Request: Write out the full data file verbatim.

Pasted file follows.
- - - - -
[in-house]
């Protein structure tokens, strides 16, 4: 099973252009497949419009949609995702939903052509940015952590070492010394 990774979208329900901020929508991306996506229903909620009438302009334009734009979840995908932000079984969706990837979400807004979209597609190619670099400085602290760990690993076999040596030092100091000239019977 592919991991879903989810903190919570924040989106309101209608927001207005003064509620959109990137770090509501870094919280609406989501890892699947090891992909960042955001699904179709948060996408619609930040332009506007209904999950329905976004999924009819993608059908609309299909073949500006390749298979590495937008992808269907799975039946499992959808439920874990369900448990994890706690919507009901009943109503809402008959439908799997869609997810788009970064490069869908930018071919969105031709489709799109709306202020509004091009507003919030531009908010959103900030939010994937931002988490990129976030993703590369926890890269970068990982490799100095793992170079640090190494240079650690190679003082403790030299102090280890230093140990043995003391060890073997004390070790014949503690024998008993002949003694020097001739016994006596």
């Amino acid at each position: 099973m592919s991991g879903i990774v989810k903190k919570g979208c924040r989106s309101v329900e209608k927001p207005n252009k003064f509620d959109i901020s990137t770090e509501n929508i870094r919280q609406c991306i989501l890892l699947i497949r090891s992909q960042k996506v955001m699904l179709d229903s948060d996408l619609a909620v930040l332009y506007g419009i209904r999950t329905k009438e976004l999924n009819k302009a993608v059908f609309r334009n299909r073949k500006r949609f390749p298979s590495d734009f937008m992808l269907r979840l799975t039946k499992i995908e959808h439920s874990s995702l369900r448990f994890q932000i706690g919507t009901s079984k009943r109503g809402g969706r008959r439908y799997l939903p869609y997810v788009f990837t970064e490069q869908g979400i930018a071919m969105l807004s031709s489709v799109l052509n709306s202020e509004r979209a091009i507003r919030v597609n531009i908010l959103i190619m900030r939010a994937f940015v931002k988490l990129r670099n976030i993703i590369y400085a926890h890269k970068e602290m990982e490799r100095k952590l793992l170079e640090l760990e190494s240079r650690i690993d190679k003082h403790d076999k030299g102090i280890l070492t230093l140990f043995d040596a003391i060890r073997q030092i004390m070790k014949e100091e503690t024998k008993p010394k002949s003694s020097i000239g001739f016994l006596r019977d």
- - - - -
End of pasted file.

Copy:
[in-house]
């Protein structure tokens, strides 16, 4: 099973252009497949419009949609995702939903052509940015952590070492010394 990774979208329900901020929508991306996506229903909620009438302009334009734009979840995908932000079984969706990837979400807004979209597609190619670099400085602290760990690993076999040596030092100091000239019977 592919991991879903989810903190919570924040989106309101209608927001207005003064509620959109990137770090509501870094919280609406989501890892699947090891992909960042955001699904179709948060996408619609930040332009506007209904999950329905976004999924009819993608059908609309299909073949500006390749298979590495937008992808269907799975039946499992959808439920874990369900448990994890706690919507009901009943109503809402008959439908799997869609997810788009970064490069869908930018071919969105031709489709799109709306202020509004091009507003919030531009908010959103900030939010994937931002988490990129976030993703590369926890890269970068990982490799100095793992170079640090190494240079650690190679003082403790030299102090280890230093140990043995003391060890073997004390070790014949503690024998008993002949003694020097001739016994006596």
């Amino acid at each position: 099973m592919s991991g879903i990774v989810k903190k919570g979208c924040r989106s309101v329900e209608k927001p207005n252009k003064f509620d959109i901020s990137t770090e509501n929508i870094r919280q609406c991306i989501l890892l699947i497949r090891s992909q960042k996506v955001m699904l179709d229903s948060d996408l619609a909620v930040l332009y506007g419009i209904r999950t329905k009438e976004l999924n009819k302009a993608v059908f609309r334009n299909r073949k500006r949609f390749p298979s590495d734009f937008m992808l269907r979840l799975t039946k499992i995908e959808h439920s874990s995702l369900r448990f994890q932000i706690g919507t009901s079984k009943r109503g809402g969706r008959r439908y799997l939903p869609y997810v788009f990837t970064e490069q869908g979400i930018a071919m969105l807004s031709s489709v799109l052509n709306s202020e509004r979209a091009i507003r919030v597609n531009i908010l959103i190619m900030r939010a994937f940015v931002k988490l990129r670099n976030i993703i590369y400085a926890h890269k970068e602290m990982e490799r100095k952590l793992l170079e640090l760990e190494s240079r650690i690993d190679k003082h403790d076999k030299g102090i280890l070492t230093l140990f043995d040596a003391i060890r073997q030092i004390m070790k014949e100091e503690t024998k008993p010394k002949s003694s020097i000239g001739f016994l006596r019977d």